Gemfile's new clothes
The Bundler team currently works hard on pushing Bundler to the 2.0 release. This release will change a lot of default behavior, so it might be good to catch up with these changes way before the actual release. Some of the things that Bundler 2.0 will change are already possible with the latest releases, they’re just not default yet.
Probably one of the most visible changes is that
Gemfile.lock will cease to exist. Well, under that name, at least. Enter
Let’s start with
Gemfile. At the time when Bundler came out, the so called “Filefiles” were quite popular. There’s the
Procfile introduced by Heroku and foreman, we all know
Rakefile and of course, all of this was probably introduced by the mighty
Makefile. Critics have voiced several arguments against this naming scheme:
- The capitalization is odd and uncommon in the rest of the world of programming.
- The “file” part is superfluous, it’s a bit like if Rails’ app folder would be called
Appfolder. That would be weird, huh?
- The fact that none of these have any extension makes it kind of hard to tell what’s actually in the file (hard to tell for humans, but also for editors, for example).
So the new name
gems.rb addresses all of these: The name is all lowercase, the purpose is clearly stated in the name and a proper Ruby file extension makes it easy for editors to pick the right syntax highlighting and it is clear from the beginning that the contents will be Ruby code of sorts.
gems.locked part is a bit more subtle. This issue filed by industry veteran James Duncan Davidson does a pretty good job of explaining why the
.lock part of
Gemfile.lock was bad (and also shows how long this has been in discussion. The issue is from 2010. Yikes.): In general, on UNIX-ish systems,
.lock stands for a very specific type of file, a, you might have guessed it, lock. They are used all over the place for expressing locks on system resources and thus this Gemfile.lock thing is more confusing than helping. Specifically, locks are usually treated as temporary files and thus could be, under certain circumstances cleaned up by careless scripts.
By renaming both files, all of these problems or potential problems can be avoided.
Do we have a migration strategy?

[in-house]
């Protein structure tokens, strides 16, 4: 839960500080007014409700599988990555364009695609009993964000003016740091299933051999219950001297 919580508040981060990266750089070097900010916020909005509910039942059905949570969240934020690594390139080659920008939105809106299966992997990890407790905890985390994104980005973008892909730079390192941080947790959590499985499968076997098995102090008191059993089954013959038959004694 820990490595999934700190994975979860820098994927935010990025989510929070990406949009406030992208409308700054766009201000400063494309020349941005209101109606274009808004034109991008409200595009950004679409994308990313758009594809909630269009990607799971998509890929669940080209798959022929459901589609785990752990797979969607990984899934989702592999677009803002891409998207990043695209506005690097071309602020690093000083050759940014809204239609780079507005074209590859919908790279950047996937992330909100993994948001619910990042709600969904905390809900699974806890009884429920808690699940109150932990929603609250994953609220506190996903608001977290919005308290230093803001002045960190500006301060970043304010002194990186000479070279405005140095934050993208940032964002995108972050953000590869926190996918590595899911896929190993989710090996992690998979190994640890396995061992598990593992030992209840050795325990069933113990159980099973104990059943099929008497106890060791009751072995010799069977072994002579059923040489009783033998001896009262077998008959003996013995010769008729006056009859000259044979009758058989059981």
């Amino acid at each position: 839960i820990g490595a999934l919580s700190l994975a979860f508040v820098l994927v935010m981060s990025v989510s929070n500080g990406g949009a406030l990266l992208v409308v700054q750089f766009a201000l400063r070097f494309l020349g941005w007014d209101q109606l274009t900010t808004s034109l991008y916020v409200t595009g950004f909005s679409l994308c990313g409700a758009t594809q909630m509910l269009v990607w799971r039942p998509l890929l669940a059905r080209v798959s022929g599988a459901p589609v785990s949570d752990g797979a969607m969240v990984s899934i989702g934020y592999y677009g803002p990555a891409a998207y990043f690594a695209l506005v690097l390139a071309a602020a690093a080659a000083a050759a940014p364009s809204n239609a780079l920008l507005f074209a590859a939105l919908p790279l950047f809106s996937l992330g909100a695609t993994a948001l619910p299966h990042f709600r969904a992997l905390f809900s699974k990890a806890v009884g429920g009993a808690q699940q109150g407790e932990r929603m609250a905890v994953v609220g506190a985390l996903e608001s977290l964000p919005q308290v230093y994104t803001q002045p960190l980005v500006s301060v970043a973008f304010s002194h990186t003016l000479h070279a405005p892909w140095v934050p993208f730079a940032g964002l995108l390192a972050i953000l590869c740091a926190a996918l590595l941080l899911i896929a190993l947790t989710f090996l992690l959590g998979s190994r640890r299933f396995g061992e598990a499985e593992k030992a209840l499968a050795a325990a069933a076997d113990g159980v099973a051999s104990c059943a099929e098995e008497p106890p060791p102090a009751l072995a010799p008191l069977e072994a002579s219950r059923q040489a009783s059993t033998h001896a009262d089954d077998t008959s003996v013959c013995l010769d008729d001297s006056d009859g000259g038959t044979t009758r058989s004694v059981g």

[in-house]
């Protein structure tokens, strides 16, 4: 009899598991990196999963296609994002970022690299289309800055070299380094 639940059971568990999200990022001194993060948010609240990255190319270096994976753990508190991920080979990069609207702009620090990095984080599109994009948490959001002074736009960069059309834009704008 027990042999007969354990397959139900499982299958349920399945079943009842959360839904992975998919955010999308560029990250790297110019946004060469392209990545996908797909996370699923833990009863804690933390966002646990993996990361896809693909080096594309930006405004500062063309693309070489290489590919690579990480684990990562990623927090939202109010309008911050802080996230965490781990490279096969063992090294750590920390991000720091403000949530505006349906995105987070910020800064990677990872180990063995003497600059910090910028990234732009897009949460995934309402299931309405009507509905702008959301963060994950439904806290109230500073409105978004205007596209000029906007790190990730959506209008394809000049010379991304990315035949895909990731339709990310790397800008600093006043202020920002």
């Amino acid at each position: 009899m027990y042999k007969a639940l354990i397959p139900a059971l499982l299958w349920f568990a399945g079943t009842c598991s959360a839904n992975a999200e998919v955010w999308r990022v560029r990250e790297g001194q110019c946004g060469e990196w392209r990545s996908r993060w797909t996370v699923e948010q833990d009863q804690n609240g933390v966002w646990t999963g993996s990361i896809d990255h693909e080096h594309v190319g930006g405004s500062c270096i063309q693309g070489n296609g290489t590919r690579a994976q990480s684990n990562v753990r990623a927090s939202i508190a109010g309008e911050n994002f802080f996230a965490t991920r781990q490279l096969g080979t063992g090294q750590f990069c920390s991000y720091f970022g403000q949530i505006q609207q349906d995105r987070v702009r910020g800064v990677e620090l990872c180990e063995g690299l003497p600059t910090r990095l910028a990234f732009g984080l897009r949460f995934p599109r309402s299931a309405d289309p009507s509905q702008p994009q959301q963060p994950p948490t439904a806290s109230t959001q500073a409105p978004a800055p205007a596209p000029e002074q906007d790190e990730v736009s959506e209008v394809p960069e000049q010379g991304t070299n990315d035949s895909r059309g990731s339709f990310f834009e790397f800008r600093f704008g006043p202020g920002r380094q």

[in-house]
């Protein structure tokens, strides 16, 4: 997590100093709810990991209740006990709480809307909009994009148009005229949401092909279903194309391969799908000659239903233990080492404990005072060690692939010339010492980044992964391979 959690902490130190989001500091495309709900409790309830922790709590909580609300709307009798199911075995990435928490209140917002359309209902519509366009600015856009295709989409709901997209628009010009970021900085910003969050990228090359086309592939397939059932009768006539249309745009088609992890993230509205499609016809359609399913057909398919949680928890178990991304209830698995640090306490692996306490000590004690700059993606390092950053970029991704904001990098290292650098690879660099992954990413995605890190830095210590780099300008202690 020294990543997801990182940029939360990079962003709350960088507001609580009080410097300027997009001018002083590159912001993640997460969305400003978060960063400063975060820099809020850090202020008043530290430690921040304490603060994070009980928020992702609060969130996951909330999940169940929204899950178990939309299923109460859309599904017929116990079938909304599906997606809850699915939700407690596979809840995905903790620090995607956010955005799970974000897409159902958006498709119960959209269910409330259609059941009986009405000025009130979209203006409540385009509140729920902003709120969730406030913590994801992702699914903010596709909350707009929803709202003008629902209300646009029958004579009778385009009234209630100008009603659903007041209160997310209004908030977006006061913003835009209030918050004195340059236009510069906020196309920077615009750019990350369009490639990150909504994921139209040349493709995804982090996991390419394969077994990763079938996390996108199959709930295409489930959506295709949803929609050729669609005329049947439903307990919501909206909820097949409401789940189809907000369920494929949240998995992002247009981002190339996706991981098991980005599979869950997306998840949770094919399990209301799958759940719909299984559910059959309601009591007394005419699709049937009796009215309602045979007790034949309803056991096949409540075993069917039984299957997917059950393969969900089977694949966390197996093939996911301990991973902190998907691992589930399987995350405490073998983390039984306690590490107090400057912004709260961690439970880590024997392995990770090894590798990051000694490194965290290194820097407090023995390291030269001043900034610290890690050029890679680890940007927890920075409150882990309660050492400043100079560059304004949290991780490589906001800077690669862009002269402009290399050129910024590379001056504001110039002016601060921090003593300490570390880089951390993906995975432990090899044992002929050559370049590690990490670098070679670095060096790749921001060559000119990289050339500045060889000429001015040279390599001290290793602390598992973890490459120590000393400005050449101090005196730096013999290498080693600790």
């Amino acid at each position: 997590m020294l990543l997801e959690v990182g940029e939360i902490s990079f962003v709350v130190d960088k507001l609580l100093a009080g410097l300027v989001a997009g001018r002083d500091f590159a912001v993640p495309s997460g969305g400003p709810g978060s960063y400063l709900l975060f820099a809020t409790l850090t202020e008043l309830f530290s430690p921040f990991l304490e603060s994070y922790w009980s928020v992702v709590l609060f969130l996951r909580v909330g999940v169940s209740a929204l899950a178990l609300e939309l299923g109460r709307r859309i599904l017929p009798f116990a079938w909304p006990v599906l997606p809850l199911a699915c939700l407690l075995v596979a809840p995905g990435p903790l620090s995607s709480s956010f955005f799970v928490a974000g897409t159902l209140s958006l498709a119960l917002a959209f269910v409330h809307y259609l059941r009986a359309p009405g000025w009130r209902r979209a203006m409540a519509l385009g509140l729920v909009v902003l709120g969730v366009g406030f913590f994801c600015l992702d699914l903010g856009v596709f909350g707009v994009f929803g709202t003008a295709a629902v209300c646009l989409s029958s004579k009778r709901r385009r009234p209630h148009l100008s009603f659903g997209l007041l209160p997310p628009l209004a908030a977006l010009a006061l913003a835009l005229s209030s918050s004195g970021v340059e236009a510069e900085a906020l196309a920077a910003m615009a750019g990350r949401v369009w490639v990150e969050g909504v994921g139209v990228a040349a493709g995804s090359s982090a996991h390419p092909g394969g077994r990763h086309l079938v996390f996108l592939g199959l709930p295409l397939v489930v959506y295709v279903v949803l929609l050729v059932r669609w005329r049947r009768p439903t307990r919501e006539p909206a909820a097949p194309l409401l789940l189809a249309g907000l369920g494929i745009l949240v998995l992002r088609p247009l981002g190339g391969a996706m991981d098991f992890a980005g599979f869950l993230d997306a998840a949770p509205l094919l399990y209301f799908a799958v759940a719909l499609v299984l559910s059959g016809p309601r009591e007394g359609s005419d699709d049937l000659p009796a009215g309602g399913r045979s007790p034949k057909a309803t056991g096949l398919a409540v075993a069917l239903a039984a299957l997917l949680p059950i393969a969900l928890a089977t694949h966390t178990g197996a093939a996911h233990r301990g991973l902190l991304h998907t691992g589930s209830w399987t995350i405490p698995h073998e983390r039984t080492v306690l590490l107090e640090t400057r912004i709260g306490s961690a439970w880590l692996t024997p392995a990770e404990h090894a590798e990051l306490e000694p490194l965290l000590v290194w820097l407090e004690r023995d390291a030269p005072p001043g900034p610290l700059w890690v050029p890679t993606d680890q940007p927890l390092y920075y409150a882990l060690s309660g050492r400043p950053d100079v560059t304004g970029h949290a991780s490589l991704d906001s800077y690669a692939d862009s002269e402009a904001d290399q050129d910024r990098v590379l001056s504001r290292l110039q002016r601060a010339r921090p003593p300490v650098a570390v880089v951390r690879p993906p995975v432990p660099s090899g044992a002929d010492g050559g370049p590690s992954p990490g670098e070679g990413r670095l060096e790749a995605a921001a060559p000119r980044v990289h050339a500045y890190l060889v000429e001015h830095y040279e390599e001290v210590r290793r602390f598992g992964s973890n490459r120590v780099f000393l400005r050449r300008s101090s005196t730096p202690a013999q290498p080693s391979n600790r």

Of course, this is a pretty radical change and so Bundler will try to soften the blow as much as possible.
Gemfile.lock and Gemfile are going to work all through the 2.x series of Bundler and will stop working with 3.0, so there’s plenty of time to rename two files in your repo.
And, more importantly, current versions of Bundler already detect
gems.locked and will work with them, so you could, in theory, already rename them. This way, the Bundler team can test with real world examples and iron out any bugs in the code.
One thing to point out is that the old and new do not mix, so a
Gemfile will always create a
Gemfile.lock and a
gems.rb will always result in a
gems.locked. Makes sense when you think about it, right?
Basically, the only thing that Bundler 2.0 will do differently is create a
gems.rb on bundle init (and then, of course, will create a gems.locked accordingly on bundle install).
Should I migrate now?
No, probably not. It’s not only Bundler itself that needs to support the new file names, your whole eco system needs to understand it, too. CI or deployment systems that detect Ruby projects by scanning for a
Gemfile must be adapted. Currently, vendors like Heroku for example don’t have a huge incentive to support it as very few people will actually use it in their projects.
If you want to help the Bundler team testing out these changes, though, you can start using it on projects where no additional infrastructure is needed or where it can be adapted.
At Depfu, we just added support for
gems.locked. We like to be prepared :)